Iran’s nuclear deal with the West was finally signed and sealed last week amid much fanfare. The West, including the US, is happy that more cheap oil will now flow in its direction. At the same time Tehran is happy that all moratoriums on its exports and imports have been lifted and billions of dollars of its frozen accounts in the West are again available for spending.
But where does this deal leave the Arab Gulf countries, Iran’s immediate neighbours across the ocean?
In a not very happy situation.
Recent Arab-Iran History
A look at the last half a century’s history would show that Iran has consistently played the role of a filibuster and a thorn in the flesh of Arab Gulf countries, especially Bahrain, the United Arab Emirates (UAE) and Saudi Arabia. And while during the regime of western sanctions there was a measure of checks on its sinister manoeuvres owing to its concerns – if not fear – of how the West would react to its moves, that concern is there no more. The West and Iran have again become bosom pals so recently that the former cannot be expected to growl at it for any wrong-doing as long as it only hurts the Arab Gulf countries’ interests.
In the past, Iran has laid claim to Bahrain and even though the Shah had given up all pretensions to that claim in signed and sealed accords, the Islamic regime that replaced the Shah has continued to revive those claims. Failing on that score in the face of the international community, the next best thing it has decided to do is covertly support troubles in Bahrain by way of funding terrorist activity in the Kingdom, training people to carry out attacks and supplying them with weapons.
As for the UAE, Iran has continued to occupy the three islands of Abu Musa and Greater and Lesser Tunbs belonging to Sharjah and Ras Al Khaimah [two of the seven constituent emirates of the UAE] despite all peaceful efforts to retrieve their possession. For the last couple of years it has also been involved in backing the rebel Houthi factions in Yemen, an Arab country neighbouring Saudi Arabia, to subvert the regime there which has necessitated Bahrain, the UAE and Saudi forces to make a joint effort to dislodge them.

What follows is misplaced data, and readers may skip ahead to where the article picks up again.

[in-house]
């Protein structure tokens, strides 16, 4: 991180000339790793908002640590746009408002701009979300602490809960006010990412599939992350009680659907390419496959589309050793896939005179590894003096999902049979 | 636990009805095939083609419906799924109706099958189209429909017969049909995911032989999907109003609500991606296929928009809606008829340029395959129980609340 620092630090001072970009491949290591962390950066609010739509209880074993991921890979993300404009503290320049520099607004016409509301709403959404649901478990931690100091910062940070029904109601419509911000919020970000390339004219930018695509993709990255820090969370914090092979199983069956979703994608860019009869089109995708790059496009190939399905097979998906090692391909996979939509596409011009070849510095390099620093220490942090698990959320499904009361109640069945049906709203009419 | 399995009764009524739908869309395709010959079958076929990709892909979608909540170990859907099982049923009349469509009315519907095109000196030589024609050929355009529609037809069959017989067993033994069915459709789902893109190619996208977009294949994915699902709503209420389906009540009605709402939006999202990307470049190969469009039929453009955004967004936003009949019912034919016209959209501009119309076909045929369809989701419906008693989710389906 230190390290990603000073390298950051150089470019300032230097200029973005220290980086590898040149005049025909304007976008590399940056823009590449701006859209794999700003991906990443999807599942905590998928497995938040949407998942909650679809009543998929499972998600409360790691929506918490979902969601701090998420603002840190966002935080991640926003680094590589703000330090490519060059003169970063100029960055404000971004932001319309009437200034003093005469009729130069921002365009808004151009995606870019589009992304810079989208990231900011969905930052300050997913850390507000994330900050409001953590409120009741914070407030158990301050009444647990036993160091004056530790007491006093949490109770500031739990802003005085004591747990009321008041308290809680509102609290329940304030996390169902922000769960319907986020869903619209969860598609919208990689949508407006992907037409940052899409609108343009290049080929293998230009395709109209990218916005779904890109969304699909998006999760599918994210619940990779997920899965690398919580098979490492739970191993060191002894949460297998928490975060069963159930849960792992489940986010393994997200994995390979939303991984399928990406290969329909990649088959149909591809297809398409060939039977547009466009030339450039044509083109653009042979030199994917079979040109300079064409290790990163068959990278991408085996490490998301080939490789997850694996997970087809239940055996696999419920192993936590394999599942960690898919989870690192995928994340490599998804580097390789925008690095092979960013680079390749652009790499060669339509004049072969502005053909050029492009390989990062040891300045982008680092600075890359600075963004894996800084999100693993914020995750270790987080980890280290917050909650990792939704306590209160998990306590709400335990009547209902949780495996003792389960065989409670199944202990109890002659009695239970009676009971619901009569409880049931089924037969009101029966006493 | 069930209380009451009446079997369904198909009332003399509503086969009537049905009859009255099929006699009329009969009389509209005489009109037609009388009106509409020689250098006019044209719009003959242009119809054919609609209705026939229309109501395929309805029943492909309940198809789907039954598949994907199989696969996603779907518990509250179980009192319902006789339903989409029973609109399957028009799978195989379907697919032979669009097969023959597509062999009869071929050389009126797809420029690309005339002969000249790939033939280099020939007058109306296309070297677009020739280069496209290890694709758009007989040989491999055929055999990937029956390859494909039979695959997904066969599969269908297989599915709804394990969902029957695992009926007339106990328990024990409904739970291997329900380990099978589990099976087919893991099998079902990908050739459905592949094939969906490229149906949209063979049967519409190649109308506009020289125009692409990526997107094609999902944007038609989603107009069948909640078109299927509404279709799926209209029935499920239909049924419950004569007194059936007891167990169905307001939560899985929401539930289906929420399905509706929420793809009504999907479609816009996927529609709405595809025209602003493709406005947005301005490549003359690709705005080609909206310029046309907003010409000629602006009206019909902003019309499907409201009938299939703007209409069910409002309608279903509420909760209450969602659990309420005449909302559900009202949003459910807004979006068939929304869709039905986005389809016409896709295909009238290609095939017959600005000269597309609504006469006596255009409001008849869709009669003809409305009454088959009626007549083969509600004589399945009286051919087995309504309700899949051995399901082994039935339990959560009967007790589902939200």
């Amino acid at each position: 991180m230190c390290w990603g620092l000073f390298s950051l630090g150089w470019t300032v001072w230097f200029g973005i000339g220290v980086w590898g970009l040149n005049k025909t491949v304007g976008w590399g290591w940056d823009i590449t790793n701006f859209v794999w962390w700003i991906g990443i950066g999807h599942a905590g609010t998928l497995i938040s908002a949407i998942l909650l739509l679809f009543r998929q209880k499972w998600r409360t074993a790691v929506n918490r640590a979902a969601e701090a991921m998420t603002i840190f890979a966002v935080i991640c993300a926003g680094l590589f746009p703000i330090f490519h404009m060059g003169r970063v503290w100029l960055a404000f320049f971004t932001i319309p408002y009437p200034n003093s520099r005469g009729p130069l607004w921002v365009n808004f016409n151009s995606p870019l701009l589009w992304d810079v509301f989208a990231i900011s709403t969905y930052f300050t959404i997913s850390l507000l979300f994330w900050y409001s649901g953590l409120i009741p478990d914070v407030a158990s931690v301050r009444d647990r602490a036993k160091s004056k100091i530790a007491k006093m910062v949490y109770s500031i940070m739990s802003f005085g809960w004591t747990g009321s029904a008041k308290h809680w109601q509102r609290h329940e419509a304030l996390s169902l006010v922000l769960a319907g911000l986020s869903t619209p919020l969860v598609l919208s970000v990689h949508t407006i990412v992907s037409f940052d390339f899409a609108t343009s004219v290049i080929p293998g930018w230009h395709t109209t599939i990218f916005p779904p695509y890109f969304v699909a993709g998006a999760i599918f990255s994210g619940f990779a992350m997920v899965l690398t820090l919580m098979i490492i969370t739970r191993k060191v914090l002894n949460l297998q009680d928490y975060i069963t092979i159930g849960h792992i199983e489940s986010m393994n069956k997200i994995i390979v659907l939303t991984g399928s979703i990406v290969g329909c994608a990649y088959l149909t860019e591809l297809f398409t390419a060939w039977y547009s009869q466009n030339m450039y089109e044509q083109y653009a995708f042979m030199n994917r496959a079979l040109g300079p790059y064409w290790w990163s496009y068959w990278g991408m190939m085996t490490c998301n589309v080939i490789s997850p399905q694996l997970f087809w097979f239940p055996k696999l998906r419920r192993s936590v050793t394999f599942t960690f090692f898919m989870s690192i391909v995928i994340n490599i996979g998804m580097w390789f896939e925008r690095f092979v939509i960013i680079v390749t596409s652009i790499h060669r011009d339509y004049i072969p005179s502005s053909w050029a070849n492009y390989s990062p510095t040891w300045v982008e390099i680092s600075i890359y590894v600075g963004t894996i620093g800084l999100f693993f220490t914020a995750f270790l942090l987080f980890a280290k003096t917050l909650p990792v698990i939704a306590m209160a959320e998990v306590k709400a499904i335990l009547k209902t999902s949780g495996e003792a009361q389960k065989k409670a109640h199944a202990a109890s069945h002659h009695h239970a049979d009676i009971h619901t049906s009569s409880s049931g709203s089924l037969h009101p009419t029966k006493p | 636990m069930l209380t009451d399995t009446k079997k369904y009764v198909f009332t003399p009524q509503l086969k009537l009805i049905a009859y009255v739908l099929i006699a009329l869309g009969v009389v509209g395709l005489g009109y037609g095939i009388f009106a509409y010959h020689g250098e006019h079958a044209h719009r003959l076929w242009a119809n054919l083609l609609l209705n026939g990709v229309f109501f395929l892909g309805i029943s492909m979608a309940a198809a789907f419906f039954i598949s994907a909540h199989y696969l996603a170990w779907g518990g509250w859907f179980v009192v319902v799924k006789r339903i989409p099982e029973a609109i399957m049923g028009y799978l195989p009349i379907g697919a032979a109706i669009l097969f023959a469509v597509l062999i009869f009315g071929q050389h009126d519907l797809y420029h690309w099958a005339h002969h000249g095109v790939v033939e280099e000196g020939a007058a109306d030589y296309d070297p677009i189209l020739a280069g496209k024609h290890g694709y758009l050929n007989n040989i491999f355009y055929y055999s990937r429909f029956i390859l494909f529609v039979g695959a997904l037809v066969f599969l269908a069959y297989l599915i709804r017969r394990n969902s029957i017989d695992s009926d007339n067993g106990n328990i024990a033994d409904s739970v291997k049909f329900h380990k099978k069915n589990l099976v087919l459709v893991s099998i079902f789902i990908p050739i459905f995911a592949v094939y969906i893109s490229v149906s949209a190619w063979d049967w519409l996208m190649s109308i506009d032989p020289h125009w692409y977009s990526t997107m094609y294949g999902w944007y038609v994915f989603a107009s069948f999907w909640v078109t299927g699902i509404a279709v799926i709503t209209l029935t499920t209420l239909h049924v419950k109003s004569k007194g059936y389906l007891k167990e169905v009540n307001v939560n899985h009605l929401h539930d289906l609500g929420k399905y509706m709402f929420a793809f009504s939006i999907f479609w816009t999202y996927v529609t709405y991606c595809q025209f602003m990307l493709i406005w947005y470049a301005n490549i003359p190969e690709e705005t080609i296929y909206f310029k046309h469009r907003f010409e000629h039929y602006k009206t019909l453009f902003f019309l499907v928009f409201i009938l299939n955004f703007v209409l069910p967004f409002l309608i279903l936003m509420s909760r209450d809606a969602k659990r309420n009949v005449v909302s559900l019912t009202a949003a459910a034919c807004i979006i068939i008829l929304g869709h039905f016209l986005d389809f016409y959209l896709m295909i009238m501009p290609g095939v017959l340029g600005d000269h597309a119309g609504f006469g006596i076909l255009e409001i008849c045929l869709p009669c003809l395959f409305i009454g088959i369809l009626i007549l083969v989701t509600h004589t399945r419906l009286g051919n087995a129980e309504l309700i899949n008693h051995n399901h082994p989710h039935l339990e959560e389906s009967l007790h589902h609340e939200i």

There was hardly any let up in Iran’s activities on this front even when it was under pressure from western sanctions; therefore it is futile to assume that invigorated by the lifting of sanctions it will mend its ways. And while earlier the Arab Gulf countries could look up to the west in the sordid belief it might tighten the screws on Tehran, that possibility has vanished with the signing of the nuclear deal.
Us Ambassador to Bahrain Worked With the Opposition
The truth of the matter is that at least in the case of Bahrain, even during the era of Iran sanctions the US was not disposed to be sympathetic to its cause, perhaps meaning to curry favour with Iran in order to hasten the resolution of the nuclear issue. This became evident when the US ambassador in Bahrain was found to be openly hobnobbing with the opposition and tutoring it while the government was holding talks with the latter. So much so that a number of Bahrain MPs went to the extent of submitting to the King an appeal to expel the ambassador.
The ground reality is that on many levels Iran and the Arab Gulf countries do not need each other. Both are oil-producing entities so the biggest attraction to come closer and resolve issues in the manner of the West is absent from this scenario. And they do not have much to trade by way of agricultural produce, machinery, electronics or foodgrains either. The Arab Gulf obtains all of these from the West or from the Arab countries up north such as Jordan or Lebanon. And the many western products which would earlier come to Iran via the sanctions-busting dealers in Dubai or elsewhere in the Gulf at a premium can now be obtained by it much cheaper directly from the source countries.
Gains To Iran Mean Losses To Arab Countries
Therefore now that Iran is in a much stronger position psychologically in the wake of the signing of the nuclear deal, it is futile to look for the West’s intercession to resolve the Arab-Iran issues. The nuclear deal has brought everything to Iran but virtually nothing to the Arab Gulf countries.